Real estate development types change with the times. The 1950s saw the rise of suburban tracts of single-family housing. More recently, there was a push to renovate and repurpose industrial spaces and old buildings to serve new users.
In future decades, the current era may be known for embracing mixed-use or urban-style developments with multifunctional spaces. These are planned communities where residents live, eat, shop, and work in the same area. They typically feature large multi-unit complexes, refitted buildings, amenities and public spaces.
Addressing changing tastes
There are several high-profile mixed-use projects in Houston, including 1550 on the Green, East River, and the Discovery West district. They are designed for changing tastes seen in Houston as in other urban areas around the country. People prefer not to drive to a mall, large retailer or smaller stand-alone restaurant, so developers are creating spaces that allow people to feel more connected to their immediate surroundings.
Advocates of this approach cite many benefits:
- Environmentally friendly: This approach can be more climate-friendly and require less reliance on cars
- More amenities available: Greater housing density supports more amenities within the property and in surrounding areas. Subsequently, people can spend less time in their cars and spend less on gas.
- Health and safety benefits: Improved walkability and safe bike paths can be accessed in mixed use projects
- Community-centered: Working and living in the same area allow people a stronger connection to the community
- Cost savings: Stand-alone properties can require more time and expense to maintain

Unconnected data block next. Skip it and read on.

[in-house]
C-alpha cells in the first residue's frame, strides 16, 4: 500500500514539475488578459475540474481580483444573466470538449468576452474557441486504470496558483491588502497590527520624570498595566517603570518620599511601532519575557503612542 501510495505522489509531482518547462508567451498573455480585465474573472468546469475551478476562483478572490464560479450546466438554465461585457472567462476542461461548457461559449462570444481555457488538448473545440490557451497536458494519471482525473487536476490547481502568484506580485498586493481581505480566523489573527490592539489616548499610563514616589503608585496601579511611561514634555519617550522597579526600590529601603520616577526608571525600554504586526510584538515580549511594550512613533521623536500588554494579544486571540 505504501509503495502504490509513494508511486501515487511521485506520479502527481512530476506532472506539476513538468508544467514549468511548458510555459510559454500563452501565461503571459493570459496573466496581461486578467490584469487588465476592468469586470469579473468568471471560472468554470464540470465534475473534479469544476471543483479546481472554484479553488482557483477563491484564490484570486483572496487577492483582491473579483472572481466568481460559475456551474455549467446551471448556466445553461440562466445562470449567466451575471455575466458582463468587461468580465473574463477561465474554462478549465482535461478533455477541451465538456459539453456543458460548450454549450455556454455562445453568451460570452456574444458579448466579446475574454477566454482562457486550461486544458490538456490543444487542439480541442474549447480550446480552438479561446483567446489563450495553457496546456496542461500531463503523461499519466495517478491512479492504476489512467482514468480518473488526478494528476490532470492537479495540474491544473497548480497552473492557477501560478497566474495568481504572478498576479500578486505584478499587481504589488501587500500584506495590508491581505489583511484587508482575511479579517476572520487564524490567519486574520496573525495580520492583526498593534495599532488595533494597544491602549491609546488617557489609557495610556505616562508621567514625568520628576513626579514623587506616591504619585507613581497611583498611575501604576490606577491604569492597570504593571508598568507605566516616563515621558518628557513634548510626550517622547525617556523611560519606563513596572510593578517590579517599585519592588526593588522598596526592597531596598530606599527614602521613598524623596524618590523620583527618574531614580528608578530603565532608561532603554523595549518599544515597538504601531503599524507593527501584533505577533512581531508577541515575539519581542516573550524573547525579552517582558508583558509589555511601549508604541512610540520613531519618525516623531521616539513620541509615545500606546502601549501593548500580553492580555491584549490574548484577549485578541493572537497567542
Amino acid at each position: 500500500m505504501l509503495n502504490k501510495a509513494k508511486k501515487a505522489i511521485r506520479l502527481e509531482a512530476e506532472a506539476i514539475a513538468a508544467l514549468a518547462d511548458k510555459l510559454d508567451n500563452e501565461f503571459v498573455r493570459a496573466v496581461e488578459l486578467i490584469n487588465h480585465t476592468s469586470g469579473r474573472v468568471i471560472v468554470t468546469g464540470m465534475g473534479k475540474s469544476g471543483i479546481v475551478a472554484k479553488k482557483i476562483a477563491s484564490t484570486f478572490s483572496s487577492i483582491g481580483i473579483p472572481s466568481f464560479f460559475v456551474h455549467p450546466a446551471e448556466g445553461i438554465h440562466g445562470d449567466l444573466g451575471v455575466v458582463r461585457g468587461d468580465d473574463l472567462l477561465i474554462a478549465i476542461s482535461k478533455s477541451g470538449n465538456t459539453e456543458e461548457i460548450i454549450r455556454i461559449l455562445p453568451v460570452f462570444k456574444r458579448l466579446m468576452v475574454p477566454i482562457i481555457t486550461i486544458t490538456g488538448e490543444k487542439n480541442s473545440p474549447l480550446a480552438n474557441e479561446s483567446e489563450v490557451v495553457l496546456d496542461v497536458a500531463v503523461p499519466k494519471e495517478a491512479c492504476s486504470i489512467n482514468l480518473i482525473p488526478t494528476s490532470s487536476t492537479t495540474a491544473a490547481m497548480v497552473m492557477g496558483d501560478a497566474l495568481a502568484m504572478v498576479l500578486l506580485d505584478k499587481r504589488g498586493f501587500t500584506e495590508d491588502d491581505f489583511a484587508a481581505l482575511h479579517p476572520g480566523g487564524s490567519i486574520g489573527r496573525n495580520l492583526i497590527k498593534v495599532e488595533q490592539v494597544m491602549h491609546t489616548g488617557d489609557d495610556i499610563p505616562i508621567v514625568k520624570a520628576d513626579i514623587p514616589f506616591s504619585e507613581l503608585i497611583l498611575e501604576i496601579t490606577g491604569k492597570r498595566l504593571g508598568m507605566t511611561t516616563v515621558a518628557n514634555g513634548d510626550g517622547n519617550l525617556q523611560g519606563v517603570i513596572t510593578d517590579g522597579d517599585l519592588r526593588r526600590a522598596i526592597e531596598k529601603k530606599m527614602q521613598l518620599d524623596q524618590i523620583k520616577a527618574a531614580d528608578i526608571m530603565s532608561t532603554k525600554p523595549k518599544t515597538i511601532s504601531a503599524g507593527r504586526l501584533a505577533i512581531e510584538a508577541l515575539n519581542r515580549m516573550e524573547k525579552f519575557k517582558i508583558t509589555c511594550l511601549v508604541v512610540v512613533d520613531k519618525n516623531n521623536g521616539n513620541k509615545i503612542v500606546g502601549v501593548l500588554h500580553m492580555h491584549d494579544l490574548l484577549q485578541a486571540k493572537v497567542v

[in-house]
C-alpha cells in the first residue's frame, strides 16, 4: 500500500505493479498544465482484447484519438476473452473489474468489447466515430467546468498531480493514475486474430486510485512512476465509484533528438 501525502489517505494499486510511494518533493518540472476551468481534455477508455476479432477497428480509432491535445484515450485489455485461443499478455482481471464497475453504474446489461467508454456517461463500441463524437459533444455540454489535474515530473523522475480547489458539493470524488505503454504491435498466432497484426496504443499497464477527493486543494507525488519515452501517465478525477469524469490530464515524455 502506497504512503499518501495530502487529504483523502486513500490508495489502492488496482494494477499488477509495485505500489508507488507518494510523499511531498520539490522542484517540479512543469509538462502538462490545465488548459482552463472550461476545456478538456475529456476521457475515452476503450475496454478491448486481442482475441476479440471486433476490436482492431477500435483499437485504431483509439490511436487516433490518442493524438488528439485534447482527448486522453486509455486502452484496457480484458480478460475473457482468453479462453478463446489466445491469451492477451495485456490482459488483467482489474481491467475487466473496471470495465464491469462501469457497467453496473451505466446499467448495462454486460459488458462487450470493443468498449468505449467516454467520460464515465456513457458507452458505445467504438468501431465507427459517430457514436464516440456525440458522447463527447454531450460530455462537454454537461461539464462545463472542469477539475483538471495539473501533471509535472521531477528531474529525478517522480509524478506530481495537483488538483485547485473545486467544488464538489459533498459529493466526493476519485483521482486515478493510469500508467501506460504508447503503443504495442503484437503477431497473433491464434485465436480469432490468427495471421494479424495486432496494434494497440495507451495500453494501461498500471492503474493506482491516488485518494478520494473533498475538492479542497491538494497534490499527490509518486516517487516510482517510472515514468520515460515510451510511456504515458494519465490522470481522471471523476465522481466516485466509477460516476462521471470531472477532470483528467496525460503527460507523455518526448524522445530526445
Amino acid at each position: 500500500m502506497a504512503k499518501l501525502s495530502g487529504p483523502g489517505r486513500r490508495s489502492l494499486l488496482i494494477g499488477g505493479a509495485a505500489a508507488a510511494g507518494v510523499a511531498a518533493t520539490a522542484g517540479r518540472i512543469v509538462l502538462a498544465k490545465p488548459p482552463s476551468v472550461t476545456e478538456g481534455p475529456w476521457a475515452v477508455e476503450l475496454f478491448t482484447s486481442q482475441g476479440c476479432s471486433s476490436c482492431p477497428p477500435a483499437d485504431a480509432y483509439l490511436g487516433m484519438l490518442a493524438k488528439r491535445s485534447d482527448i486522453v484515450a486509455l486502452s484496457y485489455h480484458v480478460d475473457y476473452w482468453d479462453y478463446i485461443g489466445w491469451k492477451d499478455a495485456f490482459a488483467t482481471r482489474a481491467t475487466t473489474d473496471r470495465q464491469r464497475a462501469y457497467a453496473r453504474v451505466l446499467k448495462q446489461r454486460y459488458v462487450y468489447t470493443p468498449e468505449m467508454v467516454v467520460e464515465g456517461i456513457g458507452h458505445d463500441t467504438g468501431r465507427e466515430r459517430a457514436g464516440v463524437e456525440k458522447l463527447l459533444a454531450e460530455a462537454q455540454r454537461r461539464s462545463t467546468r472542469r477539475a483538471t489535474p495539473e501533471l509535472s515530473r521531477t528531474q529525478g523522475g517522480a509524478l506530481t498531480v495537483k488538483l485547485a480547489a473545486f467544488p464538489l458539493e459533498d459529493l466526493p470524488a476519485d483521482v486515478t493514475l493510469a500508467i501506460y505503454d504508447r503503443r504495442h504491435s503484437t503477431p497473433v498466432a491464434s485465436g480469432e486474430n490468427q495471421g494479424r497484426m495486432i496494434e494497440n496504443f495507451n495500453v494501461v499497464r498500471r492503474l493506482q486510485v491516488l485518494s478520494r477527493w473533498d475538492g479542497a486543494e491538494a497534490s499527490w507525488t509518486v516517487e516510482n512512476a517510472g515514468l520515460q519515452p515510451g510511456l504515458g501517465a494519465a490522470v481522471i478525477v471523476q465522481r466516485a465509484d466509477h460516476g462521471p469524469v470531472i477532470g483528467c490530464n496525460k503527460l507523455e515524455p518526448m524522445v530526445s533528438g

Drafting the right plan
Every major development involves considerable planning, but mixed-use developments have several unique challenges.
It is important to create a project that successfully serves the community. There will likely be several regulatory hurdles and applications to file. There may be questions regarding whether the plan syncs with the municipality’s long-term planning goals. Are development incentives or tax abatements available? What other incentives might apply?
Other red tape
In addition to permits and approvals, local buy in may be necessary. Community residents and officials will likely want to review to determine if the project is a good fit for the area. Ideally, they can help identify any glaring issues caused by the unique nature of the community.
Sticking points may be addressed by meeting local regulations or finding creative solutions, such as added off-street parking, redesigned traffic flows, or additional infrastructure such as water, sewer and waste disposal.
Actual construction can begin once preparation is complete, red tape is addressed, and financing is available.
But unforeseen challenges will still await the developer or owner once they break ground. Support provided by attorneys who handle real estate law, transactions, contracts, regulations and similar matters will be indispensable to seeing a project to completion. Bringing them in early in the process can help streamline the process.